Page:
Wrapped Pears Beyond The Edge

Wrapped Pears Beyond The Edge

Wrapped Pears Beyond The Edge

Here’s a drawing that I found beyond the edges of the original. I tiled more drawing board around the original in a moment of creative juiciness, and the rest of the story appeared.

To meet my criteria of a “beyond the edge” drawing, which I’m making up as I write, I have to approve of each tile of the drawing as it looks alone, and how it looks combined with the others too.

The Particulars

I began the drawing with the upper left tile, added three more pieces of drawing board (Strathmore 500 Bristol Board Vellum), and that’s when I discovered that I was drawing pears that appear to be wrapped in paper, perhaps as if they’re in a gift box.

There isn’t any deep meaning in this drawing. I just like pear shapes. They’re cute, with their pointy tops and round bottoms. Also, I’d like to take a bite of one. Yummy!

This drawing could simply be the result of hunger. C’est la vie!

The nitty gritty with a twist.

The surfaces of my pears look relatively smooth on this medium textured board, but I didn’t use a blender tool. I don’t have anything against using blenders, I just didn’t want to smudge the beautiful texture of graphite on this vellum bristol board.

I’ve come to appreciate paper textures, even very rough ones, when they are made to look “smooth” with careful hatching technique. A slightly rough paper texture even sharpens the over-all look because the eye can focus on it, unlike smudging which blurs things a bit.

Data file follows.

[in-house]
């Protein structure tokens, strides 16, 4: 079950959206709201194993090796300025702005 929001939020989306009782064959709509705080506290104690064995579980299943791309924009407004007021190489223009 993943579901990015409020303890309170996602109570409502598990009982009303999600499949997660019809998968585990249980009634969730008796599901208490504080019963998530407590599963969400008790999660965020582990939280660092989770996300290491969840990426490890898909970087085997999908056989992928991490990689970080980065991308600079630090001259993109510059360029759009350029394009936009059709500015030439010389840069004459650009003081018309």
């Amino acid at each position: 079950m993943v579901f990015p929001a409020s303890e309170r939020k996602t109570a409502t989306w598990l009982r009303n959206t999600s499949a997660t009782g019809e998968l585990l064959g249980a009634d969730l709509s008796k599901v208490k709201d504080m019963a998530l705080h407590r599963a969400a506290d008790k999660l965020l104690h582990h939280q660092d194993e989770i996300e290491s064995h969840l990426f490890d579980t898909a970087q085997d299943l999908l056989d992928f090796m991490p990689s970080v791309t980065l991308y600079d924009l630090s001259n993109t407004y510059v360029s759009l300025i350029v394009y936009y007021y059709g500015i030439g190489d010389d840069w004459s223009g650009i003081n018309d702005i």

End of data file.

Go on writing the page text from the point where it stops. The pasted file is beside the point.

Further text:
Here’s how I draw a smooth looking texture on rough paper.

Drawing texture not smoothed.

Texture Not Smoothed

This example isn’t “smoothed” and you can see that it looks a little bumpy, and there are a few odd lines and other blemishes.

I drew this shape with a dark 2B hatch around the edge. then filled the center with HB and 2H while blending in the edge by hatching over that area again.

Steps for drawing rounded smooth texture.

Steps for drawing rounded smooth texture.

The smooth looking drop on the left in this example simply has it’s light spots darkened, and dark spots lightened. That sounds easy, but it takes a bit of practice and patience to handle the tools deftly enough to do this gracefully.

First, I pinched a kneaded eraser into a tiny point and “tapped” out the dark lines and spots in the lighter part of the shape, then I carefully filled them back in with a hard sharp lead (2H) until they disappeared into the surrounding area. I used a softer lead (HB) to fill in little light spots in the darker hatching.

That’s my process for making a smooth looking hatched surface on a roughly textured paper. There’s nothing magical to it at all, it’s just plain old pencil to the paper technique, with lots of practice.

Well, maybe there’s a little bit of magic to it.

Keep making magic everyone!

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